Persistent problems are about to reawaken

A deep persistent slab avalanche problem has plagued most of western Canada this season. It’s made backcountry travel challenging and contributed to 73% (11 of 15) of avalanche fatalities that have occurred so far this season. Although avalanche activity on this layer has been less frequent over the last few weeks, experience from previous seasons tells us this type of problem can reawaken during prolonged periods of above freezing temperatures and produce very large avalanches.

Photo of persistent slab avalanche.

Natural persistent slab avalanches in the South Coast observed on Apr 12 (Credit: Peter Marshall).

The first major warming event of the year is approaching this week, with freezing levels reaching 3500 m and remaining above most mountain tops for several days. The intensity and duration of this warming will destabilize the snowpack and cause widespread natural avalanche activity. We can expect cornice collapses, wet loose avalanches, and wet slab avalanches across all of western Canada. Travel in avalanche terrain will be dangerous on all aspects during the heat of the day and on sun-exposed slopes when the sun is strong.

Naturally triggered avalanches during intense warming north of Pemberton on Apr 26 (Credit: Jon Goodwin)

This danger will be amplified in regions with persistent and deep persistent slab avalanche problems, which includes much of western Canada. With the warm temperatures, buried weak layers will be under extra stress and could easily be triggered by cornice falls or wet avalanches. Human triggering is also possible, especially on steep slopes where the snowpack is thin. These avalanches will likely be very large and destructive. While they will most likely start in alpine terrain, they could run far and even reach snow-free valley bottoms.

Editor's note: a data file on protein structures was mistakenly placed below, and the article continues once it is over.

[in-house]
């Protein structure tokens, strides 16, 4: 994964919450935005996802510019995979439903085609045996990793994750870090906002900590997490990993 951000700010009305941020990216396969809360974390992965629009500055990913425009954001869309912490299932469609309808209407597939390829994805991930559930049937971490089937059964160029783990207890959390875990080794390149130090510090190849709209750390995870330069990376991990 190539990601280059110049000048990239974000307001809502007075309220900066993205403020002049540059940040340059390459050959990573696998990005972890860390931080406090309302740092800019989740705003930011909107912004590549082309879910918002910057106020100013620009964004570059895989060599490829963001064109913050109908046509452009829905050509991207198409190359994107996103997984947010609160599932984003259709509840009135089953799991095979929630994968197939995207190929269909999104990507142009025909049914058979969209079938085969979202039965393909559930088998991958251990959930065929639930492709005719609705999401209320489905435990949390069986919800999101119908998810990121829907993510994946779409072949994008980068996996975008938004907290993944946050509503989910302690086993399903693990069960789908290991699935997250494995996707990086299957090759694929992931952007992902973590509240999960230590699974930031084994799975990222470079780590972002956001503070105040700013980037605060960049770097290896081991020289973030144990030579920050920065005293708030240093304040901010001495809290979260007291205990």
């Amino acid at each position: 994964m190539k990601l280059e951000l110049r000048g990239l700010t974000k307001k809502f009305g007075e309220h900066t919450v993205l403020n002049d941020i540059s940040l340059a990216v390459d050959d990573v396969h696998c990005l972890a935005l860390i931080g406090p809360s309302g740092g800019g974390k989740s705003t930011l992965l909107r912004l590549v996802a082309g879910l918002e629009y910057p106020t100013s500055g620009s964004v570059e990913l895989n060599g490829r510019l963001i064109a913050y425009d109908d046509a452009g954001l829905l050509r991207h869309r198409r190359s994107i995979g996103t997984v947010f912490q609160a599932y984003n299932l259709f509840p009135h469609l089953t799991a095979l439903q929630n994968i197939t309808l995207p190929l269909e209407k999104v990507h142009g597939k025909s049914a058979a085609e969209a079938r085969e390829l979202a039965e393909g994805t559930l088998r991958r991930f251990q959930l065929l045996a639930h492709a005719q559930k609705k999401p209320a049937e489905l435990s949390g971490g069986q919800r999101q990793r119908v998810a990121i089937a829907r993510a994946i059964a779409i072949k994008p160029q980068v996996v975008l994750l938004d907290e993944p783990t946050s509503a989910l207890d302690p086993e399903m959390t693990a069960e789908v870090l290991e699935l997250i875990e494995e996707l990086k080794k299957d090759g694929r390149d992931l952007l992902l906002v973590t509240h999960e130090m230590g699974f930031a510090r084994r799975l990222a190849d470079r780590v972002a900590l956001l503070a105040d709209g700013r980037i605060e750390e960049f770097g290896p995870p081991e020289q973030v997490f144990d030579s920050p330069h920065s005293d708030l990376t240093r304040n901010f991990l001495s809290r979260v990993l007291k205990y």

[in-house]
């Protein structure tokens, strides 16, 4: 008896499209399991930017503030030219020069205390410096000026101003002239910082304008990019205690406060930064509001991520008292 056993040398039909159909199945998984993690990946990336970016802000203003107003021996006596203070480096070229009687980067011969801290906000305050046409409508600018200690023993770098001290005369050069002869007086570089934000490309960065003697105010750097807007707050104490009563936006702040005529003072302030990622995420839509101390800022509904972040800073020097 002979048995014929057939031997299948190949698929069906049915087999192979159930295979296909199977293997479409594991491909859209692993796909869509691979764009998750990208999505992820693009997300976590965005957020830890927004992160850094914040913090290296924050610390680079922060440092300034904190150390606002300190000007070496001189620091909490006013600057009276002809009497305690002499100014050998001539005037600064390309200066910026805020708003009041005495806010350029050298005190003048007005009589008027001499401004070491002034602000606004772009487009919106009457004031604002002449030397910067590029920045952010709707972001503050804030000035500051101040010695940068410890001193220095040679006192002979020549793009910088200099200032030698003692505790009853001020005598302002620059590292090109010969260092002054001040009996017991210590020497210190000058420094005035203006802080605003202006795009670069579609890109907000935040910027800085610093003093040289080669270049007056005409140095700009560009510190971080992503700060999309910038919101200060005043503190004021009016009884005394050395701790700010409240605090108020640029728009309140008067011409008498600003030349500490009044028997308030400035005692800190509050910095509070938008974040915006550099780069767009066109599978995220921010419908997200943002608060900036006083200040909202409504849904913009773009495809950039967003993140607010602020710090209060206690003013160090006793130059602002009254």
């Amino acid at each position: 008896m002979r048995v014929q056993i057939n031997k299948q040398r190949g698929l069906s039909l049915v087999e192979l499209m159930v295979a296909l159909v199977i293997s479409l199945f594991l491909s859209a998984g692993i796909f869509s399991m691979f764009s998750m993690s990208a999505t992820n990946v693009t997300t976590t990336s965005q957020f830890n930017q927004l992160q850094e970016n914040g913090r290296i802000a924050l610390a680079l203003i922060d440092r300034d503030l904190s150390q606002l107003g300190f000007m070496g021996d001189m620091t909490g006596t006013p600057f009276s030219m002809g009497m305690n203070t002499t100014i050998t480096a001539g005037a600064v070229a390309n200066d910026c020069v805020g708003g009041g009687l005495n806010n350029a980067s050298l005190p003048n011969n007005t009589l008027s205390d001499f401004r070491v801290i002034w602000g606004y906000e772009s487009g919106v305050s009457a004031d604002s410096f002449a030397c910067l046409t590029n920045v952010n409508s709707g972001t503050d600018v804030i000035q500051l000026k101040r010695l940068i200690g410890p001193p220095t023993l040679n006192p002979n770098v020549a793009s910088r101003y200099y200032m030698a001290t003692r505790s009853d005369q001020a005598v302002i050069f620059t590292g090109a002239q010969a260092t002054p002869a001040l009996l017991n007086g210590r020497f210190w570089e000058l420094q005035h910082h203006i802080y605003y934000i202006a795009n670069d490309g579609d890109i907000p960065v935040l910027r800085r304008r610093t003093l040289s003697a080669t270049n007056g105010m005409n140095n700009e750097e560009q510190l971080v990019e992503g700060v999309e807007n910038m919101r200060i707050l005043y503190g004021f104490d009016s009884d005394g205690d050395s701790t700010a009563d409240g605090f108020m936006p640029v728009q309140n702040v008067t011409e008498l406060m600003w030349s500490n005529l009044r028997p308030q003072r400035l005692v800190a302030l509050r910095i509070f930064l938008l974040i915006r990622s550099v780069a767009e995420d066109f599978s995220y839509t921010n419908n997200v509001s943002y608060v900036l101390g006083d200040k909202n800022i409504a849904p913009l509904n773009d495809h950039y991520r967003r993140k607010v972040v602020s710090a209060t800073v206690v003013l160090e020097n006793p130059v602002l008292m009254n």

Photo of skier triggered deep persistent slab avalanche.

Skier-triggered avalanche in the Rockies from Apr 20 (Credit: Parks Canada).

While the timing of reawakening persistent problems is difficult to predict, avalanche professionals across western Canada are confident that very large avalanches will occur at some point during this warm period. The Purcells and Rockies likely require minimal heat to trigger large avalanches, while other ranges have been experiencing a period of dormancy (e.g., Coast, Yukon, Cariboos, Monashees, Selkirks) making it harder to know exactly when and where the problems will reawaken.

Naturally triggered slab avalanche during intense warming south of Whistler on Apr 27 (Credit: Barny)

The bottom line is the mountains will be dangerous during this period of warm sunny weather. Here are some tips to safely enjoying your time in the backcountry:

  • Avoid all avalanche terrain during the heat of the day.
  • Avoid slopes receiving direct sunlight at any time of the day. 
  • Avoid travelling underneath large avalanche paths or slopes with cornices overhead.
  • Give cornices a wide berth when travelling on ridgetops.
  • Be aware that persistent slab problems can result in very large avalanches without warning signs of instability.
  • Don't let the blue skies lure you into a false sense of security.
  • Consider postponing plans for high-consequence objectives until future years.
Photo of cornice triggered persistent slab avalanche.

Cornice triggered avalanche from Haines Pass from Apr 20 (Credit: Haines Avalanche Center).